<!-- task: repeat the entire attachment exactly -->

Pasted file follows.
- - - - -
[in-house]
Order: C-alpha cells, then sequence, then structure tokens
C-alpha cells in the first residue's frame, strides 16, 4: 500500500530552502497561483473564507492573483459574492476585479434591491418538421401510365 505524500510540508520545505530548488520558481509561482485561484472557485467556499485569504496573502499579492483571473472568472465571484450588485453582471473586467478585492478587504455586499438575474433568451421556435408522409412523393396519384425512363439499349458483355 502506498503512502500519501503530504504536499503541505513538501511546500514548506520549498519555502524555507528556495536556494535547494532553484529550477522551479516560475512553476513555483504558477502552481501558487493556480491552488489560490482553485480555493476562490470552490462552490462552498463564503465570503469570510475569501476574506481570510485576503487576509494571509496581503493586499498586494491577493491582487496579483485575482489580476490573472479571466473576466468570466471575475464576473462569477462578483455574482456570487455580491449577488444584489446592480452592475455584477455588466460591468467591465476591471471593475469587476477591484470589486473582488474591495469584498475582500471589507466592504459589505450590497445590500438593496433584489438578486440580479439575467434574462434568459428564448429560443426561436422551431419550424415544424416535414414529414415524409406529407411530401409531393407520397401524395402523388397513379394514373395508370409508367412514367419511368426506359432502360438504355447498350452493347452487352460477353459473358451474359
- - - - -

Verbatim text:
[in-house]
Order: C-alpha cells, then sequence, then structure tokens
C-alpha cells in the first residue's frame, strides 16, 4: 500500500530552502497561483473564507492573483459574492476585479434591491418538421401510365 505524500510540508520545505530548488520558481509561482485561484472557485467556499485569504496573502499579492483571473472568472465571484450588485453582471473586467478585492478587504455586499438575474433568451421556435408522409412523393396519384425512363439499349458483355 502506498503512502500519501503530504504536499503541505513538501511546500514548506520549498519555502524555507528556495536556494535547494532553484529550477522551479516560475512553476513555483504558477502552481501558487493556480491552488489560490482553485480555493476562490470552490462552490462552498463564503465570503469570510475569501476574506481570510485576503487576509494571509496581503493586499498586494491577493491582487496579483485575482489580476490573472479571466473576466468570466471575475464576473462569477462578483455574482456570487455580491449577488444584489446592480452592475455584477455588466460591468467591465476591471471593475469587476477591484470589486473582488474591495469584498475582500471589507466592504459589505450590497445590500438593496433584489438578486440580479439575467434574462434568459428564448429560443426561436422551431419550424415544424416535414414529414415524409406529407411530401409531393407520397401524395402523388397513379394514373395508370409508367412514367419511368426506359432502360438504355447498350452493347452487352460477353459473358451474359